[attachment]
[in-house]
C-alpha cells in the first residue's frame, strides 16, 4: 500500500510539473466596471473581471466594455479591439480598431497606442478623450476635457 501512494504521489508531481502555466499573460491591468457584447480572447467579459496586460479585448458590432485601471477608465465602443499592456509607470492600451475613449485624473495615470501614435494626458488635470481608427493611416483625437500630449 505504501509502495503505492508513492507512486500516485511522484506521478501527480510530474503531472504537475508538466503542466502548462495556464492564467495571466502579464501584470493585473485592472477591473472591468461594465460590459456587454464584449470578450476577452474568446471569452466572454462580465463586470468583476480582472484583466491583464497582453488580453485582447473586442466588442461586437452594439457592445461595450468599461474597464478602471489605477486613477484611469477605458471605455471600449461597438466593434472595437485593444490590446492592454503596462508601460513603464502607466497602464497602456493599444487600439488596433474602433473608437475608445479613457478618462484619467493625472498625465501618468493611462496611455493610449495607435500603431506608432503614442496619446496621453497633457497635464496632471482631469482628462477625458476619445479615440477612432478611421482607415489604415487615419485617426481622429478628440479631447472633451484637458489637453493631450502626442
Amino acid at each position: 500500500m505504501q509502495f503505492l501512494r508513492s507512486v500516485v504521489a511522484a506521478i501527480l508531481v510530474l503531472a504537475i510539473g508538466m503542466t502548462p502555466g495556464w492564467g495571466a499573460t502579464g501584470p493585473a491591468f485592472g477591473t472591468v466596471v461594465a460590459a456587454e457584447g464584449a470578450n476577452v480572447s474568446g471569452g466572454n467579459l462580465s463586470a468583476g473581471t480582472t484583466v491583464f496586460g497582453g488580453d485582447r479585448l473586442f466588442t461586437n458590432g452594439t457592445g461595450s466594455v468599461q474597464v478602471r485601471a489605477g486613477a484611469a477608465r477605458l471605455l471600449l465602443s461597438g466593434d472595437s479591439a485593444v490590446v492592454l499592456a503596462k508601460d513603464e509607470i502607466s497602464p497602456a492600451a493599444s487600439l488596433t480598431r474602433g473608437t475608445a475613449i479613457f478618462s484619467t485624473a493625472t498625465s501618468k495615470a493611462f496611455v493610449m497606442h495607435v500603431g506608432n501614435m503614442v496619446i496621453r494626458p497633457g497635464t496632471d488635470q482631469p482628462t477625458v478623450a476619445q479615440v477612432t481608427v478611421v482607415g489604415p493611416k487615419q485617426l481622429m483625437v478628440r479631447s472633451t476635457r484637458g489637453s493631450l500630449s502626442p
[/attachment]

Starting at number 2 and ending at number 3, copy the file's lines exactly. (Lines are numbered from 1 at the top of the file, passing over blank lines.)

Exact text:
C-alpha cells in the first residue's frame, strides 16, 4: 500500500510539473466596471473581471466594455479591439480598431497606442478623450476635457 501512494504521489508531481502555466499573460491591468457584447480572447467579459496586460479585448458590432485601471477608465465602443499592456509607470492600451475613449485624473495615470501614435494626458488635470481608427493611416483625437500630449 505504501509502495503505492508513492507512486500516485511522484506521478501527480510530474503531472504537475508538466503542466502548462495556464492564467495571466502579464501584470493585473485592472477591473472591468461594465460590459456587454464584449470578450476577452474568446471569452466572454462580465463586470468583476480582472484583466491583464497582453488580453485582447473586442466588442461586437452594439457592445461595450468599461474597464478602471489605477486613477484611469477605458471605455471600449461597438466593434472595437485593444490590446492592454503596462508601460513603464502607466497602464497602456493599444487600439488596433474602433473608437475608445479613457478618462484619467493625472498625465501618468493611462496611455493610449495607435500603431506608432503614442496619446496621453497633457497635464496632471482631469482628462477625458476619445479615440477612432478611421482607415489604415487615419485617426481622429478628440479631447472633451484637458489637453493631450502626442
Amino acid at each position: 500500500m505504501q509502495f503505492l501512494r508513492s507512486v500516485v504521489a511522484a506521478i501527480l508531481v510530474l503531472a504537475i510539473g508538466m503542466t502548462p502555466g495556464w492564467g495571466a499573460t502579464g501584470p493585473a491591468f485592472g477591473t472591468v466596471v461594465a460590459a456587454e457584447g464584449a470578450n476577452v480572447s474568446g471569452g466572454n467579459l462580465s463586470a468583476g473581471t480582472t484583466v491583464f496586460g497582453g488580453d485582447r479585448l473586442f466588442t461586437n458590432g452594439t457592445g461595450s466594455v468599461q474597464v478602471r485601471a489605477g486613477a484611469a477608465r477605458l471605455l471600449l465602443s461597438g466593434d472595437s479591439a485593444v490590446v492592454l499592456a503596462k508601460d513603464e509607470i502607466s497602464p497602456a492600451a493599444s487600439l488596433t480598431r474602433g473608437t475608445a475613449i479613457f478618462s484619467t485624473a493625472t498625465s501618468k495615470a493611462f496611455v493610449m497606442h495607435v500603431g506608432n501614435m503614442v496619446i496621453r494626458p497633457g497635464t496632471d488635470q482631469p482628462t477625458v478623450a476619445q479615440v477612432t481608427v478611421v482607415g489604415p493611416k487615419q485617426l481622429m483625437v478628440r479631447s472633451t476635457r484637458g489637453s493631450l500630449s502626442p